Schizophrenia: A Very Short Introduction

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OUP Oxford, May 22, 2003 - Psychology - 208 pages
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Schizophrenia is the archetypal form of madness. Schizophrenia is a common disorder and has a devastating effect on sufferers and their families-patients typically hear voices in their heads and hold bizarre beliefs. The schizophrenic patient presented to the public in sensational press reports and lurid films bears little resemblance to reality of the illness. This book describes what schizophrenia is really like, how the illness progresses, and the treatments that have been applied. It also summarizes the most up-to-date knowledge available about the biological bases of this disorder. Finally it attempts to give some idea of what it is like to have schizophrenia and what this disorder tells us about the relationship between mind and brain. ABOUT THE SERIES: The Very Short Introductions series from Oxford University Press contains hundreds of titles in almost every subject area. These pocket-sized books are the perfect way to get ahead in a new subject quickly. Our expert authors combine facts, analysis, perspective, new ideas, and enthusiasm to make interesting and challenging topics highly readable.
 

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Contents

List of illustrations
Chapter 1The experience of schizophrenia
Chapter 2The concept of schizophrenia
Chapter 3Intellectual functioning in schizophrenia
Chapter 4Schizophrenia and drugs
Pink elephants and midget monkeys
Hallucinogenic drugs
Amphetamines
Atypical antipsychotics
Dopamine and schizophrenia
Chapter 5Biological factors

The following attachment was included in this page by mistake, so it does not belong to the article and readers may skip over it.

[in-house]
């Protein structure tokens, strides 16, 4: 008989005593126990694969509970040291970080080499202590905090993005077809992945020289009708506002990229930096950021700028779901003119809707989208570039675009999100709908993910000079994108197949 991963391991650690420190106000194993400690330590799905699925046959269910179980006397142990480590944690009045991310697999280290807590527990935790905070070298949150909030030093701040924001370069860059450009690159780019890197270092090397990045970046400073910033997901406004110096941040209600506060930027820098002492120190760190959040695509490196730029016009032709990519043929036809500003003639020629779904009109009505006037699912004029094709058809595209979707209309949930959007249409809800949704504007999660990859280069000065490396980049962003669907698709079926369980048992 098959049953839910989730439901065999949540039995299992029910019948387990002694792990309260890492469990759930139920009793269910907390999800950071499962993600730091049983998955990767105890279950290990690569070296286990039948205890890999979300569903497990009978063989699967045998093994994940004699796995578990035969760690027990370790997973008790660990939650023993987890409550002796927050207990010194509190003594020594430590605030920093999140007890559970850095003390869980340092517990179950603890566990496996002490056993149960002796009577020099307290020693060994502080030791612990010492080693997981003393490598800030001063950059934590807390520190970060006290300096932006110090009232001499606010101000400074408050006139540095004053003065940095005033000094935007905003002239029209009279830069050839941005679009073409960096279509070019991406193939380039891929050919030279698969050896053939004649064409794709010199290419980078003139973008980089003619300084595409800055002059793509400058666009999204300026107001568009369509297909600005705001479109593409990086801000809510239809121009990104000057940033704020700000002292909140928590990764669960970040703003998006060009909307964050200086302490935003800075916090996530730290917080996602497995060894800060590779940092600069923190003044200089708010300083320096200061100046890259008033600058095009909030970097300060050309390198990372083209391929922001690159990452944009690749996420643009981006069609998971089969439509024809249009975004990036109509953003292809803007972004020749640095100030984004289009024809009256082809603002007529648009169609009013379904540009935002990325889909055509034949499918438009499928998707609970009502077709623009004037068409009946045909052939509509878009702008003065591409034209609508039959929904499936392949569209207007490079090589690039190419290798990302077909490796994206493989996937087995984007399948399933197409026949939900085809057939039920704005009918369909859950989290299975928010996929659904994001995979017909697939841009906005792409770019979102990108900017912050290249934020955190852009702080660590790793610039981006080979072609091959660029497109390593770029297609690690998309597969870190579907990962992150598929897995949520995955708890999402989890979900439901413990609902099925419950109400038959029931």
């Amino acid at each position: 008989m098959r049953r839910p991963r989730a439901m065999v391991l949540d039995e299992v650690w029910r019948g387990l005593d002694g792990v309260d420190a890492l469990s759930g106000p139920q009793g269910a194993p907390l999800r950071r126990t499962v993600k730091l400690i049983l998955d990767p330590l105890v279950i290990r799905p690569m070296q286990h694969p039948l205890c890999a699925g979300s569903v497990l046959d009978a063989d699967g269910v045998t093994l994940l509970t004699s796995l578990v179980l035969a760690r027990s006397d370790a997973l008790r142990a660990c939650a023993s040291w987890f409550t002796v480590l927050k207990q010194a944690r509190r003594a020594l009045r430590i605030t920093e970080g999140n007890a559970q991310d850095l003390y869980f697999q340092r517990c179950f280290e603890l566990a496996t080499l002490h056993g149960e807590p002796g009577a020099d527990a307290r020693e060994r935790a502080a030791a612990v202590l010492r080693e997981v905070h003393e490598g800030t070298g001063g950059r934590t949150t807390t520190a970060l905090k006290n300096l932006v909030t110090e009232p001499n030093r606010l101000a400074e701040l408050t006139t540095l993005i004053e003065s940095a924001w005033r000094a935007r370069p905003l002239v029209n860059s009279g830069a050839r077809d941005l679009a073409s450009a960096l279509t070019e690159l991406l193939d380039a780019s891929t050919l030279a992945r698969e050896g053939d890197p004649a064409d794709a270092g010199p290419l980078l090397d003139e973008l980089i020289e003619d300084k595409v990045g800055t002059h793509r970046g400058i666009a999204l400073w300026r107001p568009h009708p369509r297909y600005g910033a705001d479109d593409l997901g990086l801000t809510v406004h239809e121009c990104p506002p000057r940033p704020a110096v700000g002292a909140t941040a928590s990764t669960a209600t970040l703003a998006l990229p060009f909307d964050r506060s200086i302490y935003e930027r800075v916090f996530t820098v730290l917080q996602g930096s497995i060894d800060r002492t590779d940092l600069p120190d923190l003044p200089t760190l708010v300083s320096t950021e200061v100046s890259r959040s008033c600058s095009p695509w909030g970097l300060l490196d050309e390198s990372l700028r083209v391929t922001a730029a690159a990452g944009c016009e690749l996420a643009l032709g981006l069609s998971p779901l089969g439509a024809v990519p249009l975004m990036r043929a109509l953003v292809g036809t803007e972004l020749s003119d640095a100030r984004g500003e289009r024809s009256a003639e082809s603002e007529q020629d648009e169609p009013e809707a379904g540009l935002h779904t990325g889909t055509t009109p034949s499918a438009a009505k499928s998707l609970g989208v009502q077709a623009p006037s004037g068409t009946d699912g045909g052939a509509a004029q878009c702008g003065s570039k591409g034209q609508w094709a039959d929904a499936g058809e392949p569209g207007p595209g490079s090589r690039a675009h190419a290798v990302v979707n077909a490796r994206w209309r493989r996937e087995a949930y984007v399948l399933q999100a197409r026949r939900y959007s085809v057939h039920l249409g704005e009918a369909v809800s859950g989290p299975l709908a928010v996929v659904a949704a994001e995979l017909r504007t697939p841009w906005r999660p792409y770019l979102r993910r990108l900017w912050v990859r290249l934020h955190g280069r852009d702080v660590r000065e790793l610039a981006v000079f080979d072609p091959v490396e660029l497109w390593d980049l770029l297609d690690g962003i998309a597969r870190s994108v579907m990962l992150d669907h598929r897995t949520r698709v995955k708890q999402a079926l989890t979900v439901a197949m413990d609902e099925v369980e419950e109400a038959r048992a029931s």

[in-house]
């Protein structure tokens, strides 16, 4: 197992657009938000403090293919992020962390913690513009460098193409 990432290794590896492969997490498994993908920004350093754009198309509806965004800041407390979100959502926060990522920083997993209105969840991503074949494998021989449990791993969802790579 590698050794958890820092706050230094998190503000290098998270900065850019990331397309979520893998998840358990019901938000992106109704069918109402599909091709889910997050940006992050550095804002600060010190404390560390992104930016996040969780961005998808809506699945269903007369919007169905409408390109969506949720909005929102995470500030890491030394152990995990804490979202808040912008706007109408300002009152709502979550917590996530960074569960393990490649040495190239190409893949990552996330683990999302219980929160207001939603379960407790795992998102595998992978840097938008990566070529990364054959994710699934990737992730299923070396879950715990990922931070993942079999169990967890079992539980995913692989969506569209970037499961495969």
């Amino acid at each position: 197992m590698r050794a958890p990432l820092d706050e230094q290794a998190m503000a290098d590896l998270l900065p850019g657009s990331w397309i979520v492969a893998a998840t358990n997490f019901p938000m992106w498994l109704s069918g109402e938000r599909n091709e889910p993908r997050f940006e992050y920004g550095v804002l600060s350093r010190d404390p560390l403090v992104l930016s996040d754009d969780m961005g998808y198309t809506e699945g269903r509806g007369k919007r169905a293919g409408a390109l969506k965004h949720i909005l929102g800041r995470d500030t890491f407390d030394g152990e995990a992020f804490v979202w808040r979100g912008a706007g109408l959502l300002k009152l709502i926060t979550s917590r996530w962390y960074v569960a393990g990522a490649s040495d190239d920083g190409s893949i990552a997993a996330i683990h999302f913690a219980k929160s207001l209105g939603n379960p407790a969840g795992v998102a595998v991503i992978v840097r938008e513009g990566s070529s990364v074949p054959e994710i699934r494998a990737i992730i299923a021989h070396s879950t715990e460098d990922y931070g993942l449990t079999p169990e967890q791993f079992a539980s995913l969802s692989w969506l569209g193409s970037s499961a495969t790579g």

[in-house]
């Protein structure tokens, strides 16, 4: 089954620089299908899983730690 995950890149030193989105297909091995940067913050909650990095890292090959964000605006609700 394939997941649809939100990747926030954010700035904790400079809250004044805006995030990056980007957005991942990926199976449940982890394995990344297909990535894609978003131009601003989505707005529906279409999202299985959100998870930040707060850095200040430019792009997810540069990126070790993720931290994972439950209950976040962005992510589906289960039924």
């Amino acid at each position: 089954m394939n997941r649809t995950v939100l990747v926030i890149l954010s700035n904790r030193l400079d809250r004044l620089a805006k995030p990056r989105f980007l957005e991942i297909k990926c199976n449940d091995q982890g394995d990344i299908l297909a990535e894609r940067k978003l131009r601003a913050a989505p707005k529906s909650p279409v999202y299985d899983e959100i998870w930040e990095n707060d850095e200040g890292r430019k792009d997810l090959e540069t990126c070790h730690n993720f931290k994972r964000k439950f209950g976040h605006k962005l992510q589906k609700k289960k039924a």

Chapter 6Environmental factors
Chapter 7Understanding the symptoms of schizophrenia
Chapter 8The importance of schizophrenia
References
Further reading

Cannabis
Angel dust special K and ecstasy
Antipsychotic drugs

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About the author (2003)

Chris Frith FRS is Professor in Neuropsychology at University College London and deputy director of the Functional Imaging Laboratory at the Institute of Neurology. He is a Wellcome Principal Research Fellow and uses brain imaging techniques to investigate the neural correlates of consciousness in health and disease. He has published over 200 scientific papers and his book The cognitive neuropsychology of schizophrenia (Psychology Press, 1992) was awarded the 1996 Book Award by the British Psychological Society. Eve C. Johnstone MD, FRCP, FRCPsych is Professor and Head of the Department of Psychiatry in the University of Edinburgh. In addition to an extensive clinical practice she conducts large scale research on all aspects of schizophrenia designed to improve treatment and identify risk factors. She has published over 300 scientific papers and among other books, is senior editor of the Companion to Psychiatry Studies (Harcourt, Brace, 1998) and Schizophrenia: Concepts and Clinical management CUP, 1999.

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